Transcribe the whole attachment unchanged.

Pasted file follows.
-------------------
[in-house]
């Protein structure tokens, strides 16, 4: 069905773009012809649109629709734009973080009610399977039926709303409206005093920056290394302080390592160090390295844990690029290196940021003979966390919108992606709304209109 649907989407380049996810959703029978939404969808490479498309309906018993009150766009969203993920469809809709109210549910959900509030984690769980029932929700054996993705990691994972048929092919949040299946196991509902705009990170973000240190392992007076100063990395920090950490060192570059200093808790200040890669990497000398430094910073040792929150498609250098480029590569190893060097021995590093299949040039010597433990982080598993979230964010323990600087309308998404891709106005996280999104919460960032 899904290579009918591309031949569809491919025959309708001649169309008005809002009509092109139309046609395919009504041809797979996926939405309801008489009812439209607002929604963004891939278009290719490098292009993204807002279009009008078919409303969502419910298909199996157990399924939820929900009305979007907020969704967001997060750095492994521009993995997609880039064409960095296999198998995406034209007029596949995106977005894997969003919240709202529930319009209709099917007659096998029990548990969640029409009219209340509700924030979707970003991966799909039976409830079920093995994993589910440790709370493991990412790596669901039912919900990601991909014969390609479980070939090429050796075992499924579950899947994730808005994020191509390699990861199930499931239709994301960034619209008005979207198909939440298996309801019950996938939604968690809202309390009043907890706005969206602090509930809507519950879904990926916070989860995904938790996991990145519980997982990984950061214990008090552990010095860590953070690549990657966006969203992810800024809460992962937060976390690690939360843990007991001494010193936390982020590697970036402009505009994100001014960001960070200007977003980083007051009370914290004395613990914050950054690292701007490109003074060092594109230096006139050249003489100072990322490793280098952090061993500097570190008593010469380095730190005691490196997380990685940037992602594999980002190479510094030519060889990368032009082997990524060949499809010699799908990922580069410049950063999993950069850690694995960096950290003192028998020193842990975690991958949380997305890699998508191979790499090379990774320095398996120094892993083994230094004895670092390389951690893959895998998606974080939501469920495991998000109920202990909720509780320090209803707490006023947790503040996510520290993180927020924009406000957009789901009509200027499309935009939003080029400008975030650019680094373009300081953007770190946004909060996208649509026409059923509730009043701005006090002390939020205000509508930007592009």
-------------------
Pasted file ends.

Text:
[in-house]
């Protein structure tokens, strides 16, 4: 069905773009012809649109629709734009973080009610399977039926709303409206005093920056290394302080390592160090390295844990690029290196940021003979966390919108992606709304209109 649907989407380049996810959703029978939404969808490479498309309906018993009150766009969203993920469809809709109210549910959900509030984690769980029932929700054996993705990691994972048929092919949040299946196991509902705009990170973000240190392992007076100063990395920090950490060192570059200093808790200040890669990497000398430094910073040792929150498609250098480029590569190893060097021995590093299949040039010597433990982080598993979230964010323990600087309308998404891709106005996280999104919460960032 899904290579009918591309031949569809491919025959309708001649169309008005809002009509092109139309046609395919009504041809797979996926939405309801008489009812439209607002929604963004891939278009290719490098292009993204807002279009009008078919409303969502419910298909199996157990399924939820929900009305979007907020969704967001997060750095492994521009993995997609880039064409960095296999198998995406034209007029596949995106977005894997969003919240709202529930319009209709099917007659096998029990548990969640029409009219209340509700924030979707970003991966799909039976409830079920093995994993589910440790709370493991990412790596669901039912919900990601991909014969390609479980070939090429050796075992499924579950899947994730808005994020191509390699990861199930499931239709994301960034619209008005979207198909939440298996309801019950996938939604968690809202309390009043907890706005969206602090509930809507519950879904990926916070989860995904938790996991990145519980997982990984950061214990008090552990010095860590953070690549990657966006969203992810800024809460992962937060976390690690939360843990007991001494010193936390982020590697970036402009505009994100001014960001960070200007977003980083007051009370914290004395613990914050950054690292701007490109003074060092594109230096006139050249003489100072990322490793280098952090061993500097570190008593010469380095730190005691490196997380990685940037992602594999980002190479510094030519060889990368032009082997990524060949499809010699799908990922580069410049950063999993950069850690694995960096950290003192028998020193842990975690991958949380997305890699998508191979790499090379990774320095398996120094892993083994230094004895670092390389951690893959895998998606974080939501469920495991998000109920202990909720509780320090209803707490006023947790503040996510520290993180927020924009406000957009789901009509200027499309935009939003080029400008975030650019680094373009300081953007770190946004909060996208649509026409059923509730009043701005006090002390939020205000509508930007592009």